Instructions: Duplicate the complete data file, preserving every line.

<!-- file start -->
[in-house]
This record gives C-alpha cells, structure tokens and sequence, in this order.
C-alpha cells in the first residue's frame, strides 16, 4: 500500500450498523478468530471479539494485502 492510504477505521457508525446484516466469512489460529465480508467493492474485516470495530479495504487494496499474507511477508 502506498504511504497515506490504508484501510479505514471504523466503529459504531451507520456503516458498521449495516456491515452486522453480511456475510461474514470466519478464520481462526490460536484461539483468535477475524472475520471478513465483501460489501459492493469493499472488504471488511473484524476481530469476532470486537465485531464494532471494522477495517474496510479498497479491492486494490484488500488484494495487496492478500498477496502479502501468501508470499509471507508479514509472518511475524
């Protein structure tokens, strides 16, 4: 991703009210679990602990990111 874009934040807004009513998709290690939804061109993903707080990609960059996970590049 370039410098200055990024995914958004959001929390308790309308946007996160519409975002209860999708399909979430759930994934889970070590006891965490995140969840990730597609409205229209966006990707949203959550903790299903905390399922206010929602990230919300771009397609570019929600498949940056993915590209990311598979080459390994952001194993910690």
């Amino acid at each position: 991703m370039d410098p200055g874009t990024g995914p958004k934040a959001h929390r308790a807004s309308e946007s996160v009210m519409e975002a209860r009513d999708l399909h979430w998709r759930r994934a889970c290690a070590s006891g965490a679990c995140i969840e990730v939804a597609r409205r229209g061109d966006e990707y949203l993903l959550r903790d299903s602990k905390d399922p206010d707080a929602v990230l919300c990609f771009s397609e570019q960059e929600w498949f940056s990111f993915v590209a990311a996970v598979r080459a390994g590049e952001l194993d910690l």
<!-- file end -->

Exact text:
[in-house]
This record gives C-alpha cells, structure tokens and sequence, in this order.
C-alpha cells in the first residue's frame, strides 16, 4: 500500500450498523478468530471479539494485502 492510504477505521457508525446484516466469512489460529465480508467493492474485516470495530479495504487494496499474507511477508 502506498504511504497515506490504508484501510479505514471504523466503529459504531451507520456503516458498521449495516456491515452486522453480511456475510461474514470466519478464520481462526490460536484461539483468535477475524472475520471478513465483501460489501459492493469493499472488504471488511473484524476481530469476532470486537465485531464494532471494522477495517474496510479498497479491492486494490484488500488484494495487496492478500498477496502479502501468501508470499509471507508479514509472518511475524
């Protein structure tokens, strides 16, 4: 991703009210679990602990990111 874009934040807004009513998709290690939804061109993903707080990609960059996970590049 370039410098200055990024995914958004959001929390308790309308946007996160519409975002209860999708399909979430759930994934889970070590006891965490995140969840990730597609409205229209966006990707949203959550903790299903905390399922206010929602990230919300771009397609570019929600498949940056993915590209990311598979080459390994952001194993910690």
């Amino acid at each position: 991703m370039d410098p200055g874009t990024g995914p958004k934040a959001h929390r308790a807004s309308e946007s996160v009210m519409e975002a209860r009513d999708l399909h979430w998709r759930r994934a889970c290690a070590s006891g965490a679990c995140i969840e990730v939804a597609r409205r229209g061109d966006e990707y949203l993903l959550r903790d299903s602990k905390d399922p206010d707080a929602v990230l919300c990609f771009s397609e570019q960059e929600w498949f940056s990111f993915v590209a990311a996970v598979r080459a390994g590049e952001l194993d910690l």